Disclosure and Choice

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Oxford University Press
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© The Author 2017. Published by Oxford University Press on behalf of The Review of Economic Studies Limited.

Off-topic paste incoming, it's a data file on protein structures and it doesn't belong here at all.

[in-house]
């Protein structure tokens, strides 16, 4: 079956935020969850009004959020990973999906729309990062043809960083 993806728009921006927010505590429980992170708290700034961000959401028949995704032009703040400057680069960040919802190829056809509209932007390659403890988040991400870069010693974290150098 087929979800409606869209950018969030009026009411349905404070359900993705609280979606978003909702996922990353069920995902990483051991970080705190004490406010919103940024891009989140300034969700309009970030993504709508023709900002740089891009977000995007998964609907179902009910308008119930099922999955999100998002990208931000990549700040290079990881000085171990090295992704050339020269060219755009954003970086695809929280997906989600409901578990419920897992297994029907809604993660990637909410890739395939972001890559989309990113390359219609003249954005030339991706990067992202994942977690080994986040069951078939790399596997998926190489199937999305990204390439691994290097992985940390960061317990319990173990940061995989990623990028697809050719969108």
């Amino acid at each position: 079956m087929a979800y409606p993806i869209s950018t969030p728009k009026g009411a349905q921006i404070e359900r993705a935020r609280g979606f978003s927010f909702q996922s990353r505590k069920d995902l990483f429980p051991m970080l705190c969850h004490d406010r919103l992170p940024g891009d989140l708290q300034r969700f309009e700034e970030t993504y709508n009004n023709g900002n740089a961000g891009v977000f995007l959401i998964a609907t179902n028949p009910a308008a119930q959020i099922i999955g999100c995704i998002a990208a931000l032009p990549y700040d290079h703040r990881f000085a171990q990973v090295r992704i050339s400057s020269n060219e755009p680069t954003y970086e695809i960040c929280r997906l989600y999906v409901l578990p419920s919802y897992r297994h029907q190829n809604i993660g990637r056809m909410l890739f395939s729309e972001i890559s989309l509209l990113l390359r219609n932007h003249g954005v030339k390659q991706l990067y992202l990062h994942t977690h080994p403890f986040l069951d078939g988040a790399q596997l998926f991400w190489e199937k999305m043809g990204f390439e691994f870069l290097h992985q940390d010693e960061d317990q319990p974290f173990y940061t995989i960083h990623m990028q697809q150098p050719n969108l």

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0034-6527
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1467-937X
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10.1093/restud/rdx064
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Abstract